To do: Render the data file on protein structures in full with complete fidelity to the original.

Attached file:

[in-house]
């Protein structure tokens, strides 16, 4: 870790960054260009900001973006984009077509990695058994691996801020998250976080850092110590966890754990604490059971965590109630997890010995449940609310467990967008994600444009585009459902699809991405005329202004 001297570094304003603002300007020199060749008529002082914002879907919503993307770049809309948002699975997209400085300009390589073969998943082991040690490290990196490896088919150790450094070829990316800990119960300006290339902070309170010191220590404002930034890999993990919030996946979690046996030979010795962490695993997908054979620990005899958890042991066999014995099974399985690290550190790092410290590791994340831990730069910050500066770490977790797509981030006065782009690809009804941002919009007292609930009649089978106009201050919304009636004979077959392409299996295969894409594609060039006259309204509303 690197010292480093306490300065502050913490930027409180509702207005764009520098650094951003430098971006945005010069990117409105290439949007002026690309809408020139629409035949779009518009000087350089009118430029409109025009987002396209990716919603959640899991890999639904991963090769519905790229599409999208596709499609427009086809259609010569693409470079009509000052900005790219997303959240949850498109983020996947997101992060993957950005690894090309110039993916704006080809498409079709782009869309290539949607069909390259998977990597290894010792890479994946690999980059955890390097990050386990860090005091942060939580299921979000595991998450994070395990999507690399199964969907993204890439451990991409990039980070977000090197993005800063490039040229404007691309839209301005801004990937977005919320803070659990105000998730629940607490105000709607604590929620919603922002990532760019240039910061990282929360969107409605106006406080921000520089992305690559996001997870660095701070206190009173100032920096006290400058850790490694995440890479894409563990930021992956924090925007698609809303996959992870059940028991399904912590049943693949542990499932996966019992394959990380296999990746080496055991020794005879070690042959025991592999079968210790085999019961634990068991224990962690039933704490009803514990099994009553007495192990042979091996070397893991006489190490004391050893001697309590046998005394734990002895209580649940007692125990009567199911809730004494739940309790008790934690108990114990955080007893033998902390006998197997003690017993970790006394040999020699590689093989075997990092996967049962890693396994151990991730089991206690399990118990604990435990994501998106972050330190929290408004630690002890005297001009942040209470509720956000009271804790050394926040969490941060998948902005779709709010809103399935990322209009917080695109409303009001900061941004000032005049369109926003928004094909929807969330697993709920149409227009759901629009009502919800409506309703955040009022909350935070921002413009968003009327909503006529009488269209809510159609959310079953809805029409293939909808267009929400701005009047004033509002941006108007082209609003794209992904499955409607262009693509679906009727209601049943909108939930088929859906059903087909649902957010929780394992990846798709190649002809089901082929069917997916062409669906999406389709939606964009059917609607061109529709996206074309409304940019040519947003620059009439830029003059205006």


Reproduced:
[in-house]
């Protein structure tokens, strides 16, 4: 870790960054260009900001973006984009077509990695058994691996801020998250976080850092110590966890754990604490059971965590109630997890010995449940609310467990967008994600444009585009459902699809991405005329202004 001297570094304003603002300007020199060749008529002082914002879907919503993307770049809309948002699975997209400085300009390589073969998943082991040690490290990196490896088919150790450094070829990316800990119960300006290339902070309170010191220590404002930034890999993990919030996946979690046996030979010795962490695993997908054979620990005899958890042991066999014995099974399985690290550190790092410290590791994340831990730069910050500066770490977790797509981030006065782009690809009804941002919009007292609930009649089978106009201050919304009636004979077959392409299996295969894409594609060039006259309204509303 690197010292480093306490300065502050913490930027409180509702207005764009520098650094951003430098971006945005010069990117409105290439949007002026690309809408020139629409035949779009518009000087350089009118430029409109025009987002396209990716919603959640899991890999639904991963090769519905790229599409999208596709499609427009086809259609010569693409470079009509000052900005790219997303959240949850498109983020996947997101992060993957950005690894090309110039993916704006080809498409079709782009869309290539949607069909390259998977990597290894010792890479994946690999980059955890390097990050386990860090005091942060939580299921979000595991998450994070395990999507690399199964969907993204890439451990991409990039980070977000090197993005800063490039040229404007691309839209301005801004990937977005919320803070659990105000998730629940607490105000709607604590929620919603922002990532760019240039910061990282929360969107409605106006406080921000520089992305690559996001997870660095701070206190009173100032920096006290400058850790490694995440890479894409563990930021992956924090925007698609809303996959992870059940028991399904912590049943693949542990499932996966019992394959990380296999990746080496055991020794005879070690042959025991592999079968210790085999019961634990068991224990962690039933704490009803514990099994009553007495192990042979091996070397893991006489190490004391050893001697309590046998005394734990002895209580649940007692125990009567199911809730004494739940309790008790934690108990114990955080007893033998902390006998197997003690017993970790006394040999020699590689093989075997990092996967049962890693396994151990991730089991206690399990118990604990435990994501998106972050330190929290408004630690002890005297001009942040209470509720956000009271804790050394926040969490941060998948902005779709709010809103399935990322209009917080695109409303009001900061941004000032005049369109926003928004094909929807969330697993709920149409227009759901629009009502919800409506309703955040009022909350935070921002413009968003009327909503006529009488269209809510159609959310079953809805029409293939909808267009929400701005009047004033509002941006108007082209609003794209992904499955409607262009693509679906009727209601049943909108939930088929859906059903087909649902957010929780394992990846798709190649002809089901082929069917997916062409669906999406389709939606964009059917609607061109529709996206074309409304940019040519947003620059009439830029003059205006």